Protesters in Syria storm governor’s office in southern city of Sweida

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A protester and a policeman have reportedly been killed during rare demonstrations in the southern Syrian city of Sweida. Crowds angry because of the worsening economic conditions in Syria stormed the governor’s office.

Eyewitnesses say the protesters set fire to the building amid exchanges of gunfire in the Druze-majority city.

Earlier about 200 demonstrators were reportedly calling for President Bashar al-Assad’s overthrow. Syria is in the grip of a severe economic downturn.

This has led to spiralling prices and increasing anger towards President Assad’s regime in Sweida, which has avoided the worst violence of the Syrian war.

The Syrian Observatory for Human Rights (SOHR) reported that a police officer was killed when protesters tried to storm the police station.

A protester was shot dead when security forces opened fire after demonstrators entered the government building, SOHR chief Rami Abdel Rahman told the AFP news agency.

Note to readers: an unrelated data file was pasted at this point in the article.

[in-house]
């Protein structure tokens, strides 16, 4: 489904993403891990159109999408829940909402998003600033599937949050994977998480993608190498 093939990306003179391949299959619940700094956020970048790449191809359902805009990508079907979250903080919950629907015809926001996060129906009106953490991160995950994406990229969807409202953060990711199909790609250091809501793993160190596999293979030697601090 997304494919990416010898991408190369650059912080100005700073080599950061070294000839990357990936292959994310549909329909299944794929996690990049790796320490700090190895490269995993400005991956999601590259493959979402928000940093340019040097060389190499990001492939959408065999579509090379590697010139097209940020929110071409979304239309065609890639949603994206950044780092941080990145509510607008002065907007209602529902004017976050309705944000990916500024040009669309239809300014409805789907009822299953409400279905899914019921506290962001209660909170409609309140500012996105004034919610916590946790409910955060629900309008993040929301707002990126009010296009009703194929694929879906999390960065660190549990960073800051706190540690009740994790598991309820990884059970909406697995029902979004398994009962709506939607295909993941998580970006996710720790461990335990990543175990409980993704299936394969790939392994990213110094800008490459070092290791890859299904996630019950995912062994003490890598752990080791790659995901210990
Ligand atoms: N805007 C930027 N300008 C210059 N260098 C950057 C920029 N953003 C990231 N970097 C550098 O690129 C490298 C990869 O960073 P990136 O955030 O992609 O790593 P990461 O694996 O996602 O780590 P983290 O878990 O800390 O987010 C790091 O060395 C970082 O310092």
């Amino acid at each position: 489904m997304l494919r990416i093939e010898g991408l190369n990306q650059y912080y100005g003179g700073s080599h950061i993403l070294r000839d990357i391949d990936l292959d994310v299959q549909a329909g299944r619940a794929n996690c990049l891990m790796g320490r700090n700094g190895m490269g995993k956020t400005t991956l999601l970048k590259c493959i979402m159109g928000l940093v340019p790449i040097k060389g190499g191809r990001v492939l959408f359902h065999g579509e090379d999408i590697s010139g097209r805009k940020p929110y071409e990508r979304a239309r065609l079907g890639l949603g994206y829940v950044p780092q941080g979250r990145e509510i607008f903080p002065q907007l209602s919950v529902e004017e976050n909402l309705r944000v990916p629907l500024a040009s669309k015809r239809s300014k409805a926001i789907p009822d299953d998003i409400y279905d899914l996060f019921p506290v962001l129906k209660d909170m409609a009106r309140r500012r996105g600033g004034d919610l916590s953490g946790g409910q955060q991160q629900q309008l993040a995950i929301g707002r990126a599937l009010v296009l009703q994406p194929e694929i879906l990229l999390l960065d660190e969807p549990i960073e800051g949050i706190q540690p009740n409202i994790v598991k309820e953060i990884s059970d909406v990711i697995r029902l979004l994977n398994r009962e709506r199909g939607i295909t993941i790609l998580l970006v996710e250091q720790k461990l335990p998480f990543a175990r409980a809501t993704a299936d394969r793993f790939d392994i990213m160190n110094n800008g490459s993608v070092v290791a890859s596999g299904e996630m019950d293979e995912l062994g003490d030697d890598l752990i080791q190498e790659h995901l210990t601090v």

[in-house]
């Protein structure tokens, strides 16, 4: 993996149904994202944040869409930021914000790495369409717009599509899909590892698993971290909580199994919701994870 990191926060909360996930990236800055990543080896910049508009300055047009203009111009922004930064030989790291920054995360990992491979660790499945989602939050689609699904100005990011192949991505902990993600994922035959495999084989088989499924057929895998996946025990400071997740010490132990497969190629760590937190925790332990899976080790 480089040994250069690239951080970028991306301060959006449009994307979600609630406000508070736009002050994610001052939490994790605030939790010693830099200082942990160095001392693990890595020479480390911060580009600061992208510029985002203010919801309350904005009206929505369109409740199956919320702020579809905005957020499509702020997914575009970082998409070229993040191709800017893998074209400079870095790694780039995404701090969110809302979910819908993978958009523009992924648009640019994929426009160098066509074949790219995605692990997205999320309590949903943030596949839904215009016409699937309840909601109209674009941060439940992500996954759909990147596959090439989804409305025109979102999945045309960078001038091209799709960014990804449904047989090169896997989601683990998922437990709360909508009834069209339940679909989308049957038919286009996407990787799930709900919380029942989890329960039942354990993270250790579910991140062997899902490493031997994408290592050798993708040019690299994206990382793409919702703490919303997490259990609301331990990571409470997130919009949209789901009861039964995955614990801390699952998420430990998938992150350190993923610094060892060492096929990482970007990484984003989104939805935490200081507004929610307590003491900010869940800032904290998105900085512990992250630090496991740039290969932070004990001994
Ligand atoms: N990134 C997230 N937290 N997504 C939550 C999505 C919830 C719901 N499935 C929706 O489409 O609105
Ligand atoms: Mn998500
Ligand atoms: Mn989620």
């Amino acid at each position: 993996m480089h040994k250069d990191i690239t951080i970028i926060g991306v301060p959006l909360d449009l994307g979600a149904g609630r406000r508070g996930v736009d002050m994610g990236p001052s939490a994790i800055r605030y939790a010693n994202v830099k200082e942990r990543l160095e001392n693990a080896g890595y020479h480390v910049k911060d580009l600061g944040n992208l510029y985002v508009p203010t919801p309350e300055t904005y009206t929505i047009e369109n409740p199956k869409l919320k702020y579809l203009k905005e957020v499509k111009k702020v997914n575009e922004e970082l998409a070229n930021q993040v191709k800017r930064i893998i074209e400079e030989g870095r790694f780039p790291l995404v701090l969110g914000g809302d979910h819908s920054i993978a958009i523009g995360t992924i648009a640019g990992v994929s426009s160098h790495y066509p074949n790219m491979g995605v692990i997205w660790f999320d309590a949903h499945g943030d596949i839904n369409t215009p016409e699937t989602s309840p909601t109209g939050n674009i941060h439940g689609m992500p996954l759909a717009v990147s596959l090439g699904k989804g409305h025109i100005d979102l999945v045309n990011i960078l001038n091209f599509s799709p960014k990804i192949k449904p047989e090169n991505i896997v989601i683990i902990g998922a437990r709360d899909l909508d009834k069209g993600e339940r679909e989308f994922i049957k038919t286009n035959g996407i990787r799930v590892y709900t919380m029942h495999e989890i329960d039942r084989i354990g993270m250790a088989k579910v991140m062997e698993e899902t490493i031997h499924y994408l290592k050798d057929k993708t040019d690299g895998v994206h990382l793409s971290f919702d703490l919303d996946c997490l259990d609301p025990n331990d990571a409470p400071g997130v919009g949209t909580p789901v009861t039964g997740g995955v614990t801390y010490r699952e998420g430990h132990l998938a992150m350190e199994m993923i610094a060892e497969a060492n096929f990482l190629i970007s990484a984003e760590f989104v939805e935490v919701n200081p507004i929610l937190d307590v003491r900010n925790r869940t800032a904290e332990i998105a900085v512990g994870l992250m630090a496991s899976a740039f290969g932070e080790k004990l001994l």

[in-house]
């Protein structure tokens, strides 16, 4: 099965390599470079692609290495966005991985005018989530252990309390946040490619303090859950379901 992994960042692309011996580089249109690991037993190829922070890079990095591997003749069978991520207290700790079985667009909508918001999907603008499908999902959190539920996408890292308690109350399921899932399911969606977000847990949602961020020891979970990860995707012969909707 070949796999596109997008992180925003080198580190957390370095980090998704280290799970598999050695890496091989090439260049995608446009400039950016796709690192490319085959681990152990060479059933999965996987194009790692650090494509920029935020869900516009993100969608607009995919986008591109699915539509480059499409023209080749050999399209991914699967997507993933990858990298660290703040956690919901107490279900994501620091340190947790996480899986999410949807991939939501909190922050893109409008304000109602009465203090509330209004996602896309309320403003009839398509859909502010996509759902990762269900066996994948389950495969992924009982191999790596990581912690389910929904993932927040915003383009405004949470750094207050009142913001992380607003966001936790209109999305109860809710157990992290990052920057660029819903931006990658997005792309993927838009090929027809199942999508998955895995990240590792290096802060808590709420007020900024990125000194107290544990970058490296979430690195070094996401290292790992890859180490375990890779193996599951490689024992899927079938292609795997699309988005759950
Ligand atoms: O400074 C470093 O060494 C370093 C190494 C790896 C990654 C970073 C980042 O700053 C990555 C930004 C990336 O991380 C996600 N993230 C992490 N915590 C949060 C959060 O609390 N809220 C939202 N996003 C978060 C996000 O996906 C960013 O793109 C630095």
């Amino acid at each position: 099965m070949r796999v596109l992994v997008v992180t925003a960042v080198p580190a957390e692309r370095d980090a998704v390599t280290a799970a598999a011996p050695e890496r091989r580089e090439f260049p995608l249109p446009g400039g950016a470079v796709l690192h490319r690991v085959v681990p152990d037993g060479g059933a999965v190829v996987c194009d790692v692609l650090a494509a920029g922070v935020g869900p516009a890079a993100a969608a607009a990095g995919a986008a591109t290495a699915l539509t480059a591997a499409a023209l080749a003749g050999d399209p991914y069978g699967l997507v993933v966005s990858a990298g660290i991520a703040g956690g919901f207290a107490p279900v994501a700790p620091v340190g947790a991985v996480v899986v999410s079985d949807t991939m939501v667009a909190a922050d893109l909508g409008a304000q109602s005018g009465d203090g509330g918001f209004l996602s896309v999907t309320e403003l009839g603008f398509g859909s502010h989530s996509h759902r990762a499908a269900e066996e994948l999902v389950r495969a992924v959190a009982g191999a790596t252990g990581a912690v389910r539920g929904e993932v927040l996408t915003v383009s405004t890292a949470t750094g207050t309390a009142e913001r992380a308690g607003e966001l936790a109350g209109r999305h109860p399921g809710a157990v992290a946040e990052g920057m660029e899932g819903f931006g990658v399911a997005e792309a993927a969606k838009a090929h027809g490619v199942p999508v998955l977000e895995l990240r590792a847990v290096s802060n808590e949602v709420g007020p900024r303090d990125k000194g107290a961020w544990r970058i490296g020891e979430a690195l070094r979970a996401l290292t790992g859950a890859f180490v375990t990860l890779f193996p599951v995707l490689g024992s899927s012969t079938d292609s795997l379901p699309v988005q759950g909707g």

“The governor’s office was burnt completely from the inside,” said Rayan Maarouf, a civic activist and editor of Suwayda 24, a local website that covers the region.

Several people were wounded in the exchange of gunshots, he told Reuters, adding it was unclear where the shooting came from. Syrian state media said “outlaws” had stormed the governor’s office and burned files and official papers.

The Turkey-based opposition Syria TV channel meanwhile reported that “hundreds” of protesters turned out to demonstrate against deteriorating living conditions, tearing up posters of the president inside and near the building, while calling for the “downfall of the regime”.

SOHR reported that “dozens” of demonstrators gathered in Sweida town centre “to protest against the deteriorating living conditions and the failure of the regime in providing basic services”.

It cited frequent power outages, water cuts, high fuel and food prices, and a breakdown in public security as reasons for the demonstration.

Syria has been at war since President Assad’s forces cracked down on pro-democracy protests in 2011. Hundreds of thousands have died and millions have been displaced. But Sweida province has been spared the violence seen in other parts of the country due to the Druze sect making efforts to avoid being drawn into the war, that pits mainly Sunni rebels against Assad’s rule.

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